HEALTH
August 15, 2005 | Judy Foreman, Special to The Times
Even as doctors and women's advocates increasingly question the need for many of the nation's hysterectomies, researchers have found that the procedure may be more dangerous than was thought. Not only does the routine removal of the ovaries during a hysterectomy have no clear health benefit, they say, it actually raises the risk of death from heart disease and hip fracture.
NEWS
June 22, 2011 | By Marissa Cevallos, HealthKey / For the Booster Shots blog
Move over, birth control pill. Doctors are throwing their support behind intrauterine devices and contraceptive implants as the most effective forms of reversible birth control, in a new set of guidelines for obstetricians and gynecologists.   Though the two forms of contraception aren’t as widely used as birth control pills, doctors said that partly has to do with past fears about their safety—and that new types of IUDs are quite safe. The new suggestions guiding their use are published online in the July Obstetrics and Gynecology . Here’s a quick look at how the birth control methods work: IUDs are plastic, T-shaped devices inserted in the uterus that release either copper or a hormone into the uterus.
HEALTH
August 15, 2005 | Judy Foreman, Special to The Times
Even as doctors and women's advocates increasingly question the need for many of the nation's hysterectomies, researchers have found that the procedure may be more dangerous than was thought. Not only does the routine removal of the ovaries during a hysterectomy have no clear health benefit, they say, it actually raises the risk of death from heart disease and hip fracture.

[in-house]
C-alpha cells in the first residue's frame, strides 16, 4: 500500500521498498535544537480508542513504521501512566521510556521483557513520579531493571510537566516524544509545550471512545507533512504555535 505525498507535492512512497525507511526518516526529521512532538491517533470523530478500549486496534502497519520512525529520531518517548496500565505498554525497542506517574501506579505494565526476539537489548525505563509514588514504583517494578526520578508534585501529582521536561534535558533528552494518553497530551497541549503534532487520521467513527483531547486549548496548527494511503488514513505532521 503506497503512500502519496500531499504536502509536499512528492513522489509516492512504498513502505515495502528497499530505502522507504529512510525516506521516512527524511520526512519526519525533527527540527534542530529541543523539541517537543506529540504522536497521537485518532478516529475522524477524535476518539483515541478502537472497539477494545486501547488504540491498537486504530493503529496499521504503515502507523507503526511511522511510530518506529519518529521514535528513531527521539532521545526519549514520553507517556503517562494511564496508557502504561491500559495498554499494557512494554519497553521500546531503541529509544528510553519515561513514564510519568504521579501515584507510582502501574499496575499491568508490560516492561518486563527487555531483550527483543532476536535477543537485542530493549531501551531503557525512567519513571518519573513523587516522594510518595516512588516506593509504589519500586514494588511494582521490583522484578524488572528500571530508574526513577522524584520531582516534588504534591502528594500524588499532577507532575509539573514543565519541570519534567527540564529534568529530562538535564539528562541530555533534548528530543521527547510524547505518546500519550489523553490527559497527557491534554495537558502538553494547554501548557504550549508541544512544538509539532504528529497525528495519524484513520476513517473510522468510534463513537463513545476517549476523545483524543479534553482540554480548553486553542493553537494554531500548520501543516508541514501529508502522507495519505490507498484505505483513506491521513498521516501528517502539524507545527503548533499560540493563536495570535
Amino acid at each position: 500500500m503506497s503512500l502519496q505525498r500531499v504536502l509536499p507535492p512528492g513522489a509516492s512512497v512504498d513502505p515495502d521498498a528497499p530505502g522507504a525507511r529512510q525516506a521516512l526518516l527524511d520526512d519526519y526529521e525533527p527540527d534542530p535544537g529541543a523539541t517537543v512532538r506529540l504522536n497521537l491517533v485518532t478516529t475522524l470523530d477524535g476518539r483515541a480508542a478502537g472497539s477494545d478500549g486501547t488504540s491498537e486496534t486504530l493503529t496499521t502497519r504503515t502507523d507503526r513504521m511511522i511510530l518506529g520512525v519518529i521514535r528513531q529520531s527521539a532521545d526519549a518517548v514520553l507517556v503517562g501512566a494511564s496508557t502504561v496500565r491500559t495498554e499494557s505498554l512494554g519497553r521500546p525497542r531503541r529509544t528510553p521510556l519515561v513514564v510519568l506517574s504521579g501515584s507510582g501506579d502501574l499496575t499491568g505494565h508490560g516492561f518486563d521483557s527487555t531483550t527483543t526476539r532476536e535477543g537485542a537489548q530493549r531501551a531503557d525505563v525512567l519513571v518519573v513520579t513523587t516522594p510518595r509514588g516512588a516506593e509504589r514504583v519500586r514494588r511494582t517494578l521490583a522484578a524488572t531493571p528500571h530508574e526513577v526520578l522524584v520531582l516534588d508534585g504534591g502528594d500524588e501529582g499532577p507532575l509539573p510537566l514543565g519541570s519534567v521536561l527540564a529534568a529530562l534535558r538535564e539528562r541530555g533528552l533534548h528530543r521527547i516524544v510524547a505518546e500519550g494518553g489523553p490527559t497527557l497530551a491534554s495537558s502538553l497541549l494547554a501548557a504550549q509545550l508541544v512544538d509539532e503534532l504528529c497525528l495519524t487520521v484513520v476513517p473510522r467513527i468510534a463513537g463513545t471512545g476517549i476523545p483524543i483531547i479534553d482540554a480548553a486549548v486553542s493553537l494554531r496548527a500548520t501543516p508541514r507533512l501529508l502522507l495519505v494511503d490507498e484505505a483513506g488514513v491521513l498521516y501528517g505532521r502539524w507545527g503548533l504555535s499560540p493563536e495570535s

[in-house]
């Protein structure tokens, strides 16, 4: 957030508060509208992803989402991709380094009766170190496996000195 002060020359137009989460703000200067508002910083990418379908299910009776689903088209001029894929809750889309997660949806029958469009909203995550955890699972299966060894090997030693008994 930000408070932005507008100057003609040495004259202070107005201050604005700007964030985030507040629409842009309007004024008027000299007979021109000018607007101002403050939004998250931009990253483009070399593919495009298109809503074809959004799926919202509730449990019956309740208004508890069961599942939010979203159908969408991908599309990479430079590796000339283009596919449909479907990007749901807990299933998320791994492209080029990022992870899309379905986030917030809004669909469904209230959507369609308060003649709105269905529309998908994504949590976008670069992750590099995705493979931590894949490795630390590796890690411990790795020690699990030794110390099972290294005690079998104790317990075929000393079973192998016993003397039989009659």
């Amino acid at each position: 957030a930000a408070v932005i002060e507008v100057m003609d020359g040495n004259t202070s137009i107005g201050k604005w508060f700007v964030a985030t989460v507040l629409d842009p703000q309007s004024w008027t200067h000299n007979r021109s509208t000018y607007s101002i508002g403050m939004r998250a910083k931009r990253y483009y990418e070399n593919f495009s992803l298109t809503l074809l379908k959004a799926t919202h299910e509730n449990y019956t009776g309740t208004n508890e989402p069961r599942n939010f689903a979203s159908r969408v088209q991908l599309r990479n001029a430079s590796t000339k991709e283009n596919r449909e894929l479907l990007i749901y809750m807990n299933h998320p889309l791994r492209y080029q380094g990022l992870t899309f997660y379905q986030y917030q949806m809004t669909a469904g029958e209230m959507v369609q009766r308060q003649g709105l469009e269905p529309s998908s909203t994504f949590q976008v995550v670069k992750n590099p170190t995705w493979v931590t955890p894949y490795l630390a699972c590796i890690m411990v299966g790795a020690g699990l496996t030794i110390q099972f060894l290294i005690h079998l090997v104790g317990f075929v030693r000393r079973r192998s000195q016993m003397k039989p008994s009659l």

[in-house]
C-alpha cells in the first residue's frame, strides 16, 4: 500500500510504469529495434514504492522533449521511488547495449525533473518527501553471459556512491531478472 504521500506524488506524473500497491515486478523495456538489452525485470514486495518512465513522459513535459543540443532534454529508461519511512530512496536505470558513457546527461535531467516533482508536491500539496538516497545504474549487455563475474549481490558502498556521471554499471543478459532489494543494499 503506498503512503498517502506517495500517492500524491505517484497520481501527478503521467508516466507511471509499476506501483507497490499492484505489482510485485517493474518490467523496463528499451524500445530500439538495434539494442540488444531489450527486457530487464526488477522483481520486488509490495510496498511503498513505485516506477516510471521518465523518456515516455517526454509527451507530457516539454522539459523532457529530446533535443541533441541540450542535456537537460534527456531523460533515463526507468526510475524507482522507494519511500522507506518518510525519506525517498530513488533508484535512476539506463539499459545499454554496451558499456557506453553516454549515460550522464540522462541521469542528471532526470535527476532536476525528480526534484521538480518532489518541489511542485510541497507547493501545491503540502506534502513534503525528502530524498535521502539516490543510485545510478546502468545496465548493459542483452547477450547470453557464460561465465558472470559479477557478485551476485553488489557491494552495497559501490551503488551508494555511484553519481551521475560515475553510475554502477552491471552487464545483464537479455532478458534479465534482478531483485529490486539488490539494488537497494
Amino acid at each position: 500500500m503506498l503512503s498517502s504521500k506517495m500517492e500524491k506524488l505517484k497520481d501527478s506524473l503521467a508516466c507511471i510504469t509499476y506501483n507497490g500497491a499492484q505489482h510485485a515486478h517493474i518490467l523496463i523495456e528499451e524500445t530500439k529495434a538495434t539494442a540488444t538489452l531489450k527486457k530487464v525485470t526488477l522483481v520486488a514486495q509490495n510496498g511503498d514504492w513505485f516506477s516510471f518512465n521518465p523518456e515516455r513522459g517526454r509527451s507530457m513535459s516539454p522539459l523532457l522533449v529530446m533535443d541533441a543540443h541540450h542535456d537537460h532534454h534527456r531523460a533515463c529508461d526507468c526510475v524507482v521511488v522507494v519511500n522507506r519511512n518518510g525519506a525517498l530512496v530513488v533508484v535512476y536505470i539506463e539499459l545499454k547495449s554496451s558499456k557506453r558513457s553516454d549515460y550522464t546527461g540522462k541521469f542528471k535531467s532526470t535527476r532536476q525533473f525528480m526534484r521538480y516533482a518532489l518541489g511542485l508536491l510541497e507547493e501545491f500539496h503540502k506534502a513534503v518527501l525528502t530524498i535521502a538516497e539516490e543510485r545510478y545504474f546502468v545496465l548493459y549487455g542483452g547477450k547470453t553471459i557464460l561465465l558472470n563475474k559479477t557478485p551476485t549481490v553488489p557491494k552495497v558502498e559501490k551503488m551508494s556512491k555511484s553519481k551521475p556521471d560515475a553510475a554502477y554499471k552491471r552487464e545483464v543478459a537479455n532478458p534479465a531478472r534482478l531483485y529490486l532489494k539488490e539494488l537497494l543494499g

OPINION
May 16, 2004 | Barbara Ehrenreich, Barbara Ehrenreich is the author, most recently, of "Nickel and Dimed: On (Not) Getting By in America."
Even those people we might have thought were impervious to shame, like the secretary of Defense, admit that the photos of abuse in Iraq's Abu Ghraib prison turned their stomachs. The photos did something else to me, as a feminist: They broke my heart. I had no illusions about the U.S. mission in Iraq -- whatever exactly it is -- but it turns out that I did have some illusions about women. Of the seven U.S. soldiers now charged with sickening forms of abuse in Abu Ghraib, three are women: Spc.
SCIENCE
July 5, 2003 | Allison M. Heinrichs, Times Staff Writer
Mice with transplanted wombs have successfully carried to term and given birth to normal babies, Swedish doctors and scientists reported, boosting hopes that women who have had their uterus removed could receive a transplant and give birth to healthy children. The births mark the first time an animal with a transplanted uterus has produced live offspring, Sahlgrenska University team leader Dr.